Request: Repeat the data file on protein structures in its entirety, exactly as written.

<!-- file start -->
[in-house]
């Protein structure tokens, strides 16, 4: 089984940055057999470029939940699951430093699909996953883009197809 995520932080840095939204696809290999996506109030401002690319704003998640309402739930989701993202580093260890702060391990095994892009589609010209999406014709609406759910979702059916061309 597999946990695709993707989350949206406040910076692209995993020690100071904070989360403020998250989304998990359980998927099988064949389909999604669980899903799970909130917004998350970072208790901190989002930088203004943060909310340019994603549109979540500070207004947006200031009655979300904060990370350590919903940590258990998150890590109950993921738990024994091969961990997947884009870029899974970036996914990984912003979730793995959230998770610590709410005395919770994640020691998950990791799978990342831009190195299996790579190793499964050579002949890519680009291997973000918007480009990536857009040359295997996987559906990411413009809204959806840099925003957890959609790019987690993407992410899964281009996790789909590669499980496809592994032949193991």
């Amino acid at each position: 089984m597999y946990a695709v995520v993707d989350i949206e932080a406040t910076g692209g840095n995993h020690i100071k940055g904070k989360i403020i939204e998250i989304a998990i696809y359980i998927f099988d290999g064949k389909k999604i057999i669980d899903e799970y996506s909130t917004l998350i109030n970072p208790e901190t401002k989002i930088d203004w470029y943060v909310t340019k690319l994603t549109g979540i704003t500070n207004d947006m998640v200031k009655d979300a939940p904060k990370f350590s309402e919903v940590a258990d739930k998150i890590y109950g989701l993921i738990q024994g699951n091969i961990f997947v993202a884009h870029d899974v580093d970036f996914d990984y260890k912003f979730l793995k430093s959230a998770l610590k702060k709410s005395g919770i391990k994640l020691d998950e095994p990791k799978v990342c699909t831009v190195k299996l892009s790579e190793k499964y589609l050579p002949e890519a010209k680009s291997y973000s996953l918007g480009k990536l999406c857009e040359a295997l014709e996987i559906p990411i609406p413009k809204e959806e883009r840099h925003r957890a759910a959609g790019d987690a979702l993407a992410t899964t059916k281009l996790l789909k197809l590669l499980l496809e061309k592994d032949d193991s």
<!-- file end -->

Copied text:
[in-house]
């Protein structure tokens, strides 16, 4: 089984940055057999470029939940699951430093699909996953883009197809 995520932080840095939204696809290999996506109030401002690319704003998640309402739930989701993202580093260890702060391990095994892009589609010209999406014709609406759910979702059916061309 597999946990695709993707989350949206406040910076692209995993020690100071904070989360403020998250989304998990359980998927099988064949389909999604669980899903799970909130917004998350970072208790901190989002930088203004943060909310340019994603549109979540500070207004947006200031009655979300904060990370350590919903940590258990998150890590109950993921738990024994091969961990997947884009870029899974970036996914990984912003979730793995959230998770610590709410005395919770994640020691998950990791799978990342831009190195299996790579190793499964050579002949890519680009291997973000918007480009990536857009040359295997996987559906990411413009809204959806840099925003957890959609790019987690993407992410899964281009996790789909590669499980496809592994032949193991």
């Amino acid at each position: 089984m597999y946990a695709v995520v993707d989350i949206e932080a406040t910076g692209g840095n995993h020690i100071k940055g904070k989360i403020i939204e998250i989304a998990i696809y359980i998927f099988d290999g064949k389909k999604i057999i669980d899903e799970y996506s909130t917004l998350i109030n970072p208790e901190t401002k989002i930088d203004w470029y943060v909310t340019k690319l994603t549109g979540i704003t500070n207004d947006m998640v200031k009655d979300a939940p904060k990370f350590s309402e919903v940590a258990d739930k998150i890590y109950g989701l993921i738990q024994g699951n091969i961990f997947v993202a884009h870029d899974v580093d970036f996914d990984y260890k912003f979730l793995k430093s959230a998770l610590k702060k709410s005395g919770i391990k994640l020691d998950e095994p990791k799978v990342c699909t831009v190195k299996l892009s790579e190793k499964y589609l050579p002949e890519a010209k680009s291997y973000s996953l918007g480009k990536l999406c857009e040359a295997l014709e996987i559906p990411i609406p413009k809204e959806e883009r840099h925003r957890a759910a959609g790019d987690a979702l993407a992410t899964t059916k281009l996790l789909k197809l590669l499980l496809e061309k592994d032949d193991s």